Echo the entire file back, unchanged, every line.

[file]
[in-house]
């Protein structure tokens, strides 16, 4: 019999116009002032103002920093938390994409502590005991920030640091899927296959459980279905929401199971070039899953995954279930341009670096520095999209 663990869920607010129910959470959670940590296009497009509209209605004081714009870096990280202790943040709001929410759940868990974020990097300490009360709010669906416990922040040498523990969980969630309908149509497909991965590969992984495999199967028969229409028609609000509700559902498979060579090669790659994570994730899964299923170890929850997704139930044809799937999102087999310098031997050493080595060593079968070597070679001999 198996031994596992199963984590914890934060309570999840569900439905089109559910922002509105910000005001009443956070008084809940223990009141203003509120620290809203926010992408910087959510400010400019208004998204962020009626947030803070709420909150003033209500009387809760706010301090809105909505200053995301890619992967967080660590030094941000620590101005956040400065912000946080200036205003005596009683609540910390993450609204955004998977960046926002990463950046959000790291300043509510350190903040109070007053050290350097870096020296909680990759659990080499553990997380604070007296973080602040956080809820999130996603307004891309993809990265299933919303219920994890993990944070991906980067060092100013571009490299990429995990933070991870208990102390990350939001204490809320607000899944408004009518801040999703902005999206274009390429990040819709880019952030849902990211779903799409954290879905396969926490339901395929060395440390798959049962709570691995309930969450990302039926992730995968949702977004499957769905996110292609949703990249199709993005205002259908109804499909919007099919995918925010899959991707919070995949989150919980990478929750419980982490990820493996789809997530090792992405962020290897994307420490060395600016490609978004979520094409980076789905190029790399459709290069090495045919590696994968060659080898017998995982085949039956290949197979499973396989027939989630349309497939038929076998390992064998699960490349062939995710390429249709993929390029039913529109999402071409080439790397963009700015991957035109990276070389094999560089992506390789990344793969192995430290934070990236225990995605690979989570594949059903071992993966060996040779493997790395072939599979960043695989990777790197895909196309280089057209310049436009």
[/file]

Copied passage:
[in-house]
């Protein structure tokens, strides 16, 4: 019999116009002032103002920093938390994409502590005991920030640091899927296959459980279905929401199971070039899953995954279930341009670096520095999209 663990869920607010129910959470959670940590296009497009509209209605004081714009870096990280202790943040709001929410759940868990974020990097300490009360709010669906416990922040040498523990969980969630309908149509497909991965590969992984495999199967028969229409028609609000509700559902498979060579090669790659994570994730899964299923170890929850997704139930044809799937999102087999310098031997050493080595060593079968070597070679001999 198996031994596992199963984590914890934060309570999840569900439905089109559910922002509105910000005001009443956070008084809940223990009141203003509120620290809203926010992408910087959510400010400019208004998204962020009626947030803070709420909150003033209500009387809760706010301090809105909505200053995301890619992967967080660590030094941000620590101005956040400065912000946080200036205003005596009683609540910390993450609204955004998977960046926002990463950046959000790291300043509510350190903040109070007053050290350097870096020296909680990759659990080499553990997380604070007296973080602040956080809820999130996603307004891309993809990265299933919303219920994890993990944070991906980067060092100013571009490299990429995990933070991870208990102390990350939001204490809320607000899944408004009518801040999703902005999206274009390429990040819709880019952030849902990211779903799409954290879905396969926490339901395929060395440390798959049962709570691995309930969450990302039926992730995968949702977004499957769905996110292609949703990249199709993005205002259908109804499909919007099919995918925010899959991707919070995949989150919980990478929750419980982490990820493996789809997530090792992405962020290897994307420490060395600016490609978004979520094409980076789905190029790399459709290069090495045919590696994968060659080898017998995982085949039956290949197979499973396989027939989630349309497939038929076998390992064998699960490349062939995710390429249709993929390029039913529109999402071409080439790397963009700015991957035109990276070389094999560089992506390789990344793969192995430290934070990236225990995605690979989570594949059903071992993966060996040779493997790395072939599979960043695989990777790197895909196309280089057209310049436009």